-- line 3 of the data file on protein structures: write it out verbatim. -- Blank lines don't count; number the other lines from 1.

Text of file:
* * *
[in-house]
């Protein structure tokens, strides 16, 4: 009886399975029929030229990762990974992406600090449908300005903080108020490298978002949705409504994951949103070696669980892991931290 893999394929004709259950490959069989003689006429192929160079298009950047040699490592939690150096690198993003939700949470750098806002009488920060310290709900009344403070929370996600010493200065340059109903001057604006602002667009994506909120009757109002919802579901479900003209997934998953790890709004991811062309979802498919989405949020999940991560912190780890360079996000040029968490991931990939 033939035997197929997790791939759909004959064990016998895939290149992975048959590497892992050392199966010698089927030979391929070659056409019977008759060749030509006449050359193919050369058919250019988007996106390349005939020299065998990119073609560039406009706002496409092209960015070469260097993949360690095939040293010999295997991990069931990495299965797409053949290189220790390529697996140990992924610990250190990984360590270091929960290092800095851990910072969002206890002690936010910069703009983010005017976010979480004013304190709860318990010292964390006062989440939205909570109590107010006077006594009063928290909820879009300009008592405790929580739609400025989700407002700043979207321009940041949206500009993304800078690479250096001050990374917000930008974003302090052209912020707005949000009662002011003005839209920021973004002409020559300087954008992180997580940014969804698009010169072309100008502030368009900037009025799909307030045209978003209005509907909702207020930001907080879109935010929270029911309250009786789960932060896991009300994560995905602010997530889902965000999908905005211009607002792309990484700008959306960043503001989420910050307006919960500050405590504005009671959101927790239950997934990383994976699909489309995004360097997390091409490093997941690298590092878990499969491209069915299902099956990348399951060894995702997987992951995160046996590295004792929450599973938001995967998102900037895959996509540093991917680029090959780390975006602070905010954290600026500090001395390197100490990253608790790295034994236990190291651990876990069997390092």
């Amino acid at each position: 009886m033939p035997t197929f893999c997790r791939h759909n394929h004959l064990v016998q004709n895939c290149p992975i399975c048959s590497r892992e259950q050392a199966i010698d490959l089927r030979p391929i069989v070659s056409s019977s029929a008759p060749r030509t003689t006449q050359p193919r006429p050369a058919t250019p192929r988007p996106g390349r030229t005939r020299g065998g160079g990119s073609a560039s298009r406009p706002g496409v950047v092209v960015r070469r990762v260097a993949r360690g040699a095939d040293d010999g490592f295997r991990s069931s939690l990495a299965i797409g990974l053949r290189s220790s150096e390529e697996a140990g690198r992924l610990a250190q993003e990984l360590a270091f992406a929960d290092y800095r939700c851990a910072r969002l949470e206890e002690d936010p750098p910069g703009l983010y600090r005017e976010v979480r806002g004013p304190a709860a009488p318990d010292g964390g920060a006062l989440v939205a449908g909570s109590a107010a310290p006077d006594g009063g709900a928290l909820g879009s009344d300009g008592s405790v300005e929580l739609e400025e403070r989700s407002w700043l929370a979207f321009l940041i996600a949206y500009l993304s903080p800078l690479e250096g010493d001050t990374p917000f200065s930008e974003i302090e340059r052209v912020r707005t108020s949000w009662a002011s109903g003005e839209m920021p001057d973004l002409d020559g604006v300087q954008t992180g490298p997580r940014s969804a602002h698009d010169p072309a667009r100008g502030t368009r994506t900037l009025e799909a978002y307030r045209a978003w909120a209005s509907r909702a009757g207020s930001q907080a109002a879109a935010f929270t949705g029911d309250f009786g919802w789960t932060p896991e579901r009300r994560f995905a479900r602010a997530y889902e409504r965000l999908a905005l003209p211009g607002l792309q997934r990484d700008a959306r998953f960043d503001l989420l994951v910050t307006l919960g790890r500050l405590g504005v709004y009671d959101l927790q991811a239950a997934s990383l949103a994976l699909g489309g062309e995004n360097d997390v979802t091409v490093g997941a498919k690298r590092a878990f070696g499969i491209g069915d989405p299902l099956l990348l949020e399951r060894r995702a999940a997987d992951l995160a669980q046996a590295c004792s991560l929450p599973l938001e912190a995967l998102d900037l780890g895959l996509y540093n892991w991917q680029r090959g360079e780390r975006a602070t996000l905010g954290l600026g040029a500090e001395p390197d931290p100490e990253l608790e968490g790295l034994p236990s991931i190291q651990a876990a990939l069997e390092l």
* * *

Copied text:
């Amino acid at each position: 009886m033939p035997t197929f893999c997790r791939h759909n394929h004959l064990v016998q004709n895939c290149p992975i399975c048959s590497r892992e259950q050392a199966i010698d490959l089927r030979p391929i069989v070659s056409s019977s029929a008759p060749r030509t003689t006449q050359p193919r006429p050369a058919t250019p192929r988007p996106g390349r030229t005939r020299g065998g160079g990119s073609a560039s298009r406009p706002g496409v950047v092209v960015r070469r990762v260097a993949r360690g040699a095939d040293d010999g490592f295997r991990s069931s939690l990495a299965i797409g990974l053949r290189s220790s150096e390529e697996a140990g690198r992924l610990a250190q993003e990984l360590a270091f992406a929960d290092y800095r939700c851990a910072r969002l949470e206890e002690d936010p750098p910069g703009l983010y600090r005017e976010v979480r806002g004013p304190a709860a009488p318990d010292g964390g920060a006062l989440v939205a449908g909570s109590a107010a310290p006077d006594g009063g709900a928290l909820g879009s009344d300009g008592s405790v300005e929580l739609e400025e403070r989700s407002w700043l929370a979207f321009l940041i996600a949206y500009l993304s903080p800078l690479e250096g010493d001050t990374p917000f200065s930008e974003i302090e340059r052209v912020r707005t108020s949000w009662a002011s109903g003005e839209m920021p001057d973004l002409d020559g604006v300087q954008t992180g490298p997580r940014s969804a602002h698009d010169p072309a667009r100008g502030t368009r994506t900037l009025e799909a978002y307030r045209a978003w909120a209005s509907r909702a009757g207020s930001q907080a109002a879109a935010f929270t949705g029911d309250f009786g919802w789960t932060p896991e579901r009300r994560f995905a479900r602010a997530y889902e409504r965000l999908a905005l003209p211009g607002l792309q997934r990484d700008a959306r998953f960043d503001l989420l994951v910050t307006l919960g790890r500050l405590g504005v709004y009671d959101l927790q991811a239950a997934s990383l949103a994976l699909g489309g062309e995004n360097d997390v979802t091409v490093g997941a498919k690298r590092a878990f070696g499969i491209g069915d989405p299902l099956l990348l949020e399951r060894r995702a999940a997987d992951l995160a669980q046996a590295c004792s991560l929450p599973l938001e912190a995967l998102d900037l780890g895959l996509y540093n892991w991917q680029r090959g360079e780390r975006a602070t996000l905010g954290l600026g040029a500090e001395p390197d931290p100490e990253l608790e968490g790295l034994p236990s991931i190291q651990a876990a990939l069997e390092l």